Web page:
نقش کیفیت در عملکرد تأمین الکترونیکی تجهیزات؛ تجزیه و تحلیل تجربی
|کد مقاله||سال انتشار||تعداد صفحات مقاله انگلیسی||ترجمه فارسی|
|16963||2008||19 صفحه PDF||سفارش دهید|
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Publisher : Elsevier - Science Direct (الزویر - ساینس دایرکت)
Journal : Journal of Operations Management, Volume 26, Issue 3, May 2008, Pages 407–425
While the adoption and use of e-procurement has been prevalent in supply chain management, there is very little research examining the critical role of quality in this context. e-Procurement promises to cut operational costs all across the supply chain, but it also raises the expectations of buyers posing a challenge for buyer satisfaction and supply chain performance. Using the theoretical lens of Dynamic Capabilities Theory and Resource-Based View, we postulate that online information and process act as resources that result in logistics fulfillment capabilities. These capabilities in turn lead to satisfaction with e-procurement. We estimate our research model using structural equation modeling with survey data collected from 131 purchasing and procurement managers. We empirically examine these linkages by analyzing data collected from procurement managers. Our results indicate strong support for the relationships between information flow process quality, logistics fulfillment quality processes, and e-procurement satisfaction performance. One of the surprising findings of our study is that fulfilled order timeliness has a significantly greater impact on satisfaction than fulfilled order accuracy. This finding points to the increasingly important role that the dimension of time plays in today's competitive environment.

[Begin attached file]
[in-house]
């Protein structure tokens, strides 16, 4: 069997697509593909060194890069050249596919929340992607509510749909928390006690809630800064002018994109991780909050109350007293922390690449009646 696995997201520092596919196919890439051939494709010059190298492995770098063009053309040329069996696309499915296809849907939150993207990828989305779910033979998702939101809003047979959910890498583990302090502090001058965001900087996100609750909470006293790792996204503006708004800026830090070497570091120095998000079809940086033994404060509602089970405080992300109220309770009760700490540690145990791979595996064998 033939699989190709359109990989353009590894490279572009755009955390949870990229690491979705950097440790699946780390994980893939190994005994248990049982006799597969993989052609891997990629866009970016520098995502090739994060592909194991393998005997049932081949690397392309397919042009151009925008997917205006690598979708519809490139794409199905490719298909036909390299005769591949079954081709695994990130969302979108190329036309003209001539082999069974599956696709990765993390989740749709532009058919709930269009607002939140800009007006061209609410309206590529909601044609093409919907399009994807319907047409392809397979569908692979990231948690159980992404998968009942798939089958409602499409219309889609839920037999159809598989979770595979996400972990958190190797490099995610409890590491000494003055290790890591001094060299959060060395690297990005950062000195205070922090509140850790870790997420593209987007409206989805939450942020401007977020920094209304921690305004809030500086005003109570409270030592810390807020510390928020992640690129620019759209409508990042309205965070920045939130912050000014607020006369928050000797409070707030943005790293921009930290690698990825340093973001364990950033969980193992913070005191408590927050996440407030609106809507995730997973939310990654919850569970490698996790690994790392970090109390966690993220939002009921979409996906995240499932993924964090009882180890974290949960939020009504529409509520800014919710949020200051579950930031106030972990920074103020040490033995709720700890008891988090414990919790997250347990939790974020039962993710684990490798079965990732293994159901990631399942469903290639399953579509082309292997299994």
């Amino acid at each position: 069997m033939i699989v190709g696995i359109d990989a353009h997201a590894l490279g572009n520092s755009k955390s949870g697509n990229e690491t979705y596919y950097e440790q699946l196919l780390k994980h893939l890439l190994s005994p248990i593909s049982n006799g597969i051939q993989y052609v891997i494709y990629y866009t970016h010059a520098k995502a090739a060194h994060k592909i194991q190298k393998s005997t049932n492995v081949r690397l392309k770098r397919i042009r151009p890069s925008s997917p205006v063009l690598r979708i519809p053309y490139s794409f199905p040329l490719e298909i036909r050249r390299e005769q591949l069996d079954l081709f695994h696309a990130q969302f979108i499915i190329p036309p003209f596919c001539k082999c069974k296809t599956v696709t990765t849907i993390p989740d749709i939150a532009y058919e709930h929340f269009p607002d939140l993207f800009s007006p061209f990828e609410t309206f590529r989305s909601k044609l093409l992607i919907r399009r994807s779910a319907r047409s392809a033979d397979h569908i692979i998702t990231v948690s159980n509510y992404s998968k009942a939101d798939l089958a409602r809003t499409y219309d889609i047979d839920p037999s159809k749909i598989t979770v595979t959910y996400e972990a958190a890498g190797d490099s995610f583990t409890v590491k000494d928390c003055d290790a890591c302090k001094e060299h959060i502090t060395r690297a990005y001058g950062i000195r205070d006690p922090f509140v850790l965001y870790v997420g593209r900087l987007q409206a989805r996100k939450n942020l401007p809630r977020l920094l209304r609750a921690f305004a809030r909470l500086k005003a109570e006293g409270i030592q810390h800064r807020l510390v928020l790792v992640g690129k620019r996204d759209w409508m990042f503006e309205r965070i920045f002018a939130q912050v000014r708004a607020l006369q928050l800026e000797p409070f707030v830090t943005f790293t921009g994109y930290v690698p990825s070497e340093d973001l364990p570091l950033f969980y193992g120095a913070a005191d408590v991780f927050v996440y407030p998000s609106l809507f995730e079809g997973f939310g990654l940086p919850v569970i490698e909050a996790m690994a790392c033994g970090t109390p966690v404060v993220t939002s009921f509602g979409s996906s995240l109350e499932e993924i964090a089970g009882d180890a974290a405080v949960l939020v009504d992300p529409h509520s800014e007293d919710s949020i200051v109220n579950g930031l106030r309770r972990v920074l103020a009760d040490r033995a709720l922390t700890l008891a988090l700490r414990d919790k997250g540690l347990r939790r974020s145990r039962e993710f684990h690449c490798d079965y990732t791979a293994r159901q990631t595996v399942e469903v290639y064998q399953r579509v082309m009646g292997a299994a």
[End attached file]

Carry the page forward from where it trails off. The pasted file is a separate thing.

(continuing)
The automation of a firm's procurement process, e-procurement, is becoming increasingly recognized for its ability to improve managing business operations. e-Procurement in supply chain allows companies to use the Internet for procuring direct or indirect materials, as well as handling value-added services including quality validation (Johnson and Whang, 2002). The pre-eminent role of quality in procurement was first highlighted by Garvin (1983) who stated that at the best companies, purchasing departments rank quality as their primary objective. Further testimony to this comes from a survey (Kerney, 2005) where 62% of the respondents felt that one of their key objectives in e-procurement strategy is to achieve higher quality. While the importance of quality to procurement, in general, seems to be of significant concern to management, there is very little rigorous empirical research that has examined the role of quality in the various stages of e-procurement. Our objective, in this paper, is to open the black box of e-procurement, and focus on the role of quality in the e-procurement process. The notion that improving quality requires a process-based view has been embraced by several researchers. Streamlining inter-organizational processes is the next frontier for reducing costs and enhancing quality ( Croxton et al., 2001). Lambert et al. (1998) propose that, to successfully implement supply chain management, all firms within a supply chain must overcome their own functional silos and adopt a process approach. Therefore, all the functions within a supply chain including fulfillment and e-procurement are reorganized as key processes ( Cooper et al., 1997). Moreover, improving the quality of processes is the key to performance in firms as they result in reduced costs, improved resource utilization, and improved process efficiency ( Beamon and Ware, 1998). A process-based approach on quality has been researched both in the context of supply chain management (SCM) and total quality management (TQM). In SCM, researchers have established buyer and supplier relationships and processes ( Handfield et al., 1999, Monczka et al., 1998, Petersen et al., 2003 and Petersen et al., 2005). In TQM, buyer and supplier relationships have been identified as crucial to quality ( Flynn et al., 1995, Forza and Flippini, 1998, Trent and Monczka, 1999, Kaynak, 2003 and Rungtusanatham, 2005). Furthermore, there are several TQM related researches that relate to supply chain performance ( Zeller and Gillis, 1995, Zsidisin et al., 2005, Curkovic et al., 2000a and Curkovic et al., 2000b). Statistical and cognitive problem-solving techniques such as statistical process control have been used effectively to deliver processes that effect improvements in quality ( Rungtusanatham, 2001) as well. Thus, building on the collective wisdom of these scholars, we employ a process-based approach to examine how quality drives performance in the context of e-procurement. e-Procurement processes have been transformed by the integration of Internet and supply chain. Web-based information flow between companies has decidedly increased the importance of such integration to create effective supply chains (Johnson and Whang, 2002). Information flow is a common thread that runs through all the events in a supply chain. World-class companies are accelerating their efforts to align processes and information flows throughout their entire value-added network to meet the rising expectations of a demanding marketplace (Quinn, 1993). Today's suppliers and buyers work no longer in isolation and as independent entities. Buyers and suppliers need to become more integrated and information systems will become the platform for integrated supply chain management (Monczka et al., 2002). The result of purchasing managers confirms that the most cited benefit of buyer–supplier networks is that of enhanced informational exchange (Fitzgerald, 1998). Consistent with this line of reasoning, we consider the quality of information exchange between buyers and suppliers and its performance impacts. Garvin (1988) suggests that incorporating buyer needs and wants is fundamental to the strategic management of quality. In the literature, quality management frameworks emphasize the involvement of both buyers and suppliers to insure quality processes (Cua et al., 2001). It is also well accepted by supply chain executives that information sharing and physical flow coordination can lead to enhanced supply chain performance (La Londe and Pohlen, 2000). Such information flow processes should have quality information in them because developing a quality information system is essential to the improvement of overall quality (Garvin, 1983). Toyota with quality as its cynosure is well known for co-operating and sharing information with its suppliers to improve suppliers’ quality processes (Baiman and Rajan, 2002). Our review of the literature on e-procurement points to a gap in the extant literature in establishing a link from inter-organizational processes involving information flow between buyers and suppliers to fulfillment processes of the supplier. Further, there is a need to demonstrate how those fulfillment processes of the supplier using such information flow process quality impact e-procurement quality performance as viewed by buyer. Finally, in the operations management literature, Ghosh (2001) states that current operations management literature lacks research to establish a link to the resource based view (RBV) literature that provides a means to achieve true sustainable competitive advantage. Our study is a response to these issues. The objective of this study is to understand the role of quality in e-procurement by addressing the following research questions: (1) How do the order procedures of buyers affect the quality of supplier logistics fulfillment perceived by buyers? (2) How does information flow processes between the suppliers and buyers play a role in the capabilities of supplier logistics fulfillment process quality perceived by buyers? (3) How does this fulfillment process influenced by the information flow and order procedures lead to buyers’ satisfaction? The contributions of this study are as follows. First, we propose a theoretical framework to examine e-procurement performance using dynamic capabilities theory with resource-based view (Ray et al., 2004). We view information flow process quality between suppliers and buyers as resources for both parties to implement logistics fulfillment capabilities of the suppliers. Second, we test if such logistics fulfillment quality of suppliers’ processes seen as buyers’ perspectives can lead to higher satisfaction for the buyers. Thus, this study contributes to the operations management literature by examining, at the process level, the nature and role of quality on e-procurement performance as perceived by buyers. The rest of the paper is organized as follows. In the next section, we discuss the theoretical background to support our framework. In Section 3, we present propositions and hypotheses tested in the study. Section 4 presents the sample, data, and adequacy of the measures used in the study. We discuss the results of our analyses and implications of our study in Section 5. Finally, in Section 6, we present limitations and areas of further research.